Italian automaker Fiat SpA missed a chance to benefit from growing global interest in electric-drive vehicles by giving up on some of its advanced-powertrain development efforts in favor of trying to develop more fuel-efficient internal combustion engines. That's the feeling of Corrado Clini, a member of Italy's Ministry of the Environment, the Wall Street Journal reported.

Clini said that Fiat's hybrid-electric Multipla, which was developed in the 1990s but has long been shelved, "was more sophisticated than the Toyota Prius," and that Fiat's Magneti Marelli division was not being sufficiently utilized in the development of electric-drive components, the Journal reported.

Fiat's electric-vehicle efforts have been limited to development work on an battery-electric powered Fiat 500. While this car was never released, a specially converted 500 EV was notoriously owned by deceased Libyan leader Muammar Gaddafi. Fiat's sister company Chrysler displayed a battery-powered 500 at the 2010 Detroit Auto Show, and has said that a production model may be ready for the 2013 model year.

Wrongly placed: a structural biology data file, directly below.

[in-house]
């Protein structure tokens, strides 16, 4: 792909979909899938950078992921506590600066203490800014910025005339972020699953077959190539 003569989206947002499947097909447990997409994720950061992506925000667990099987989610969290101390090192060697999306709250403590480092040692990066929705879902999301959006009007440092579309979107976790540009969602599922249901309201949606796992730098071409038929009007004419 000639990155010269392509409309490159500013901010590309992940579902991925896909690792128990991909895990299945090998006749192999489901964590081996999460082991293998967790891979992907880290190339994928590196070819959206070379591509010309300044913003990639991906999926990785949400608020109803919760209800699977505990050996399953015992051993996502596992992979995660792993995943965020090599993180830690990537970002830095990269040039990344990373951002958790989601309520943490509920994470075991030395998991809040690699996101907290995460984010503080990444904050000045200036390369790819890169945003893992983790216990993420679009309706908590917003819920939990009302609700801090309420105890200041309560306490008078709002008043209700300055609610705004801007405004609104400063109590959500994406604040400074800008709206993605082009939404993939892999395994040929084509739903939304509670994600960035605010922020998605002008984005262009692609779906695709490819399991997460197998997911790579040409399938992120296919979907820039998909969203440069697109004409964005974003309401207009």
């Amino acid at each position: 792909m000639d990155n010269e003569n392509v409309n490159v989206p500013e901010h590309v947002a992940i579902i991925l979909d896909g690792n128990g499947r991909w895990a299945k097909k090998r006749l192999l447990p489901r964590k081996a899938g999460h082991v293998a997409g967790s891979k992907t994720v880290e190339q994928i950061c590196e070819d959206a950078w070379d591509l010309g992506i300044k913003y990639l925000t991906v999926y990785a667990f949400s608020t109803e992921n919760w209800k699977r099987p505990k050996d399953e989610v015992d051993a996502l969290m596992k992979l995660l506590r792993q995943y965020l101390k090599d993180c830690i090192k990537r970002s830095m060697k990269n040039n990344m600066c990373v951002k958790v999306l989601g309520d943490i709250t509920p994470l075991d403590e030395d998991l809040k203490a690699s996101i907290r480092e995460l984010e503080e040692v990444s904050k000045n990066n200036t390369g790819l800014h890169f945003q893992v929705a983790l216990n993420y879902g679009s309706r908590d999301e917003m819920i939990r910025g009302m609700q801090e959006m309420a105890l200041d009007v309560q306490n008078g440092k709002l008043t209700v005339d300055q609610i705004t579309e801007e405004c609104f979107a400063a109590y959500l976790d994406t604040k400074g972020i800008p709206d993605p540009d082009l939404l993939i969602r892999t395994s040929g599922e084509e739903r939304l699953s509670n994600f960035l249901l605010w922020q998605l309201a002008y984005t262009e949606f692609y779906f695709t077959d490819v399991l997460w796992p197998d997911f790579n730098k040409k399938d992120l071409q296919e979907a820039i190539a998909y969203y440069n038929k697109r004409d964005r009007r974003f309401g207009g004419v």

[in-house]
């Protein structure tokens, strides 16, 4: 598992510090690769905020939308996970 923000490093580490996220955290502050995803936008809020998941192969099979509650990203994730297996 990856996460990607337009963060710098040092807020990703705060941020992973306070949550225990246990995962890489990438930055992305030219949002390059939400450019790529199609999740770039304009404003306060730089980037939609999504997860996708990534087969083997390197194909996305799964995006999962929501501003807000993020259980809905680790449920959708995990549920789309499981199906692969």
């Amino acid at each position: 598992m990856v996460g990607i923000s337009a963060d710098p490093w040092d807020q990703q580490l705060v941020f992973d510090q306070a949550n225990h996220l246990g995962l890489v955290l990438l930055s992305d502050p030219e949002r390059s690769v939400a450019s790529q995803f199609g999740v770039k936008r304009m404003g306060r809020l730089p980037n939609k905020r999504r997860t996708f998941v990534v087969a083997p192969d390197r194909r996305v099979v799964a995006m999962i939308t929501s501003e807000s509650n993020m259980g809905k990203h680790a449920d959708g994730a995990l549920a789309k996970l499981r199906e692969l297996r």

Fiat-Chrysler CEO Sergio Marchionne once estimated that his company will lose $10,000 on each Fiat 500 EV sold. He also conceded in an interview with Automotive News last fall that Chrysler will need to make hybrid vehicles in order to meet progressively more stringent greenhouse-gas emissions standards in the U.S.

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